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Supreme Court to examine nature of consent needed from states for CBI probe

The CBI challenged a limited part of the order of the Delhi HC passed in the case of former Himachal Pradesh chief minister Virbhadra Singh in March, 2017, in which it had said that the consent issue will be adjudicated by the trial court.

india Updated: Jan 04, 2018 19:06 IST
Press Trust of India, New Delhi
Supreme Court,CBI probe,Delhi HC
A view of Supreme Court building in New Delhi. (HT File)

The Supreme Court on Thursday agreed to examine a plea of the CBI seeking a clarification on the nature of sanction needed from a state government for conducting any inquiry or investigation into an offence in the state.

The agency challenged a limited part of the order of the Delhi High Court passed in the case of former Himachal Pradesh chief minister Virbhadra Singh on March 31, 2017, in which it had said that the consent issue will be adjudicated by the trial court.

A bench of justices RK Agrawal and AM Sapre issued notice to the former chief minister and sought his reply in four weeks.

Additional Solicitor General PS Narasimha, appearing for the Central Bureau of Investigation, said the agency has challenged only the limited issue of consent in the high court verdict. The high court had stated that the matter be decided at the time of the trial.

The CBI has said that section 6 of the Delhi Special Police Establishment (DSPE) Act, 1946, does not talk about the nature of consent and, therefore, it needs a clarification on the issue as it would affect its power to investigate cases.

Section 6 of DSPSE Act deals with the consent of a state government for exercising of the powers and jurisdiction by the CBI officials.

The CBI had contended before the high court that there was a general consent granted by the Himachal Pradesh government on August 24, 1990, to probe the offences of central government employees in the territory of the state.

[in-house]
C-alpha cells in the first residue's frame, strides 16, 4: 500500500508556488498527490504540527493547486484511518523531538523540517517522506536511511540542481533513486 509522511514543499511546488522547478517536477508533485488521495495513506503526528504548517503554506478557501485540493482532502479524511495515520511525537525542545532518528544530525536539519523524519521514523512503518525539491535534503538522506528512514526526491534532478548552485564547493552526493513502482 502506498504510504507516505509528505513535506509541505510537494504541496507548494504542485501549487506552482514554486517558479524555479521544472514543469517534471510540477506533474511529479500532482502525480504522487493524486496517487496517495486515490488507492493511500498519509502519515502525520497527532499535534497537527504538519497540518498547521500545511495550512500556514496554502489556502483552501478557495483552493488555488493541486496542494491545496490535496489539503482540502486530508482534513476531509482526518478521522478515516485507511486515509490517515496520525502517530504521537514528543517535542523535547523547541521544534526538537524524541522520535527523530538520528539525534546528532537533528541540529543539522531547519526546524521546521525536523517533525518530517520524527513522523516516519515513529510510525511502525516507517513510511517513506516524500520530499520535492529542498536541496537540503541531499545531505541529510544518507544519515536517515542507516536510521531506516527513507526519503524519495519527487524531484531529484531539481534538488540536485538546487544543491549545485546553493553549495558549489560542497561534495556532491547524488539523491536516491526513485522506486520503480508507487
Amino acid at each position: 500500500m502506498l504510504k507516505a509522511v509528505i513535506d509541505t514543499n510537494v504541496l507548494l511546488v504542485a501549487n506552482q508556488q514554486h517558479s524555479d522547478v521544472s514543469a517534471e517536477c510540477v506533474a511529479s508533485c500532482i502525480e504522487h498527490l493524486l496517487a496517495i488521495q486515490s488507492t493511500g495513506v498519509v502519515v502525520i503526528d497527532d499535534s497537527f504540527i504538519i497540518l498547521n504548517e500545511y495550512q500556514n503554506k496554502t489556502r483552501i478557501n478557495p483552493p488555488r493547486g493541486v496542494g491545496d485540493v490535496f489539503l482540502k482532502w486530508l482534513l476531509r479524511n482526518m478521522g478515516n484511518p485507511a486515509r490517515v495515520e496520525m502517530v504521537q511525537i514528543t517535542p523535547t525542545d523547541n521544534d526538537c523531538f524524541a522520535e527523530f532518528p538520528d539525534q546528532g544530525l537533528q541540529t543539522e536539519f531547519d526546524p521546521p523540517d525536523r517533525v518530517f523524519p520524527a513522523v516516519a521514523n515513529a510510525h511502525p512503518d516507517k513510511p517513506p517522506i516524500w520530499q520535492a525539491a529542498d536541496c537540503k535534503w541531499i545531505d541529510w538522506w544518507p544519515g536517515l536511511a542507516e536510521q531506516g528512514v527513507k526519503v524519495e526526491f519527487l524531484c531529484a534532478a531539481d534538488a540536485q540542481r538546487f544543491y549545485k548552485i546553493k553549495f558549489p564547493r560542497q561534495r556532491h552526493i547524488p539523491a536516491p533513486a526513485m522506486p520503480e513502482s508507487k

Virbhadra Singh, on the other hand, had contended in the high court that the consent order does not take within its scope a central minister who served as a public servant at Delhi under the central government.

He had said that he was not an official “of a central government department or any other central institution located in the territory of Himachal Pradesh”.

The high court had, however, said it will be for the trial court to look into the consent order aspect when the charge sheet was filed as it would then emerge as to what was the material/evidence collected by the investigating agency that was sought to be relied upon by the prosecution.

“The issue whether such consent had been obtained generally, or specifically, as well as the issue as to what is the effect of the investigation conducted, if any, without obtaining the prior consent of the government of Himachal Pradesh, cannot be determined in the present proceedings and would fall for consideration, if and when a charge sheet is filed before the learned special judge,” it had said.

In the same order, the high court had refused to quash the disproportionate assets case filed by the CBI against Virbhadra Singh and his wife, saying there was no basis to claim that the FIR was the result of any “political vendetta”.

It had vacated the Himachal Pradesh High Court’s October 1, 2015 interim order restraining the CBI from arresting, interrogating or filing a charge sheet in the case without the court’s permission.

It had also turned down the question framed by the Himachal Pradesh High Court, whether the permission of the Speaker of the state Assembly was mandatory before the registration of an FIR.

First Published: Jan 04, 2018 19:04 IST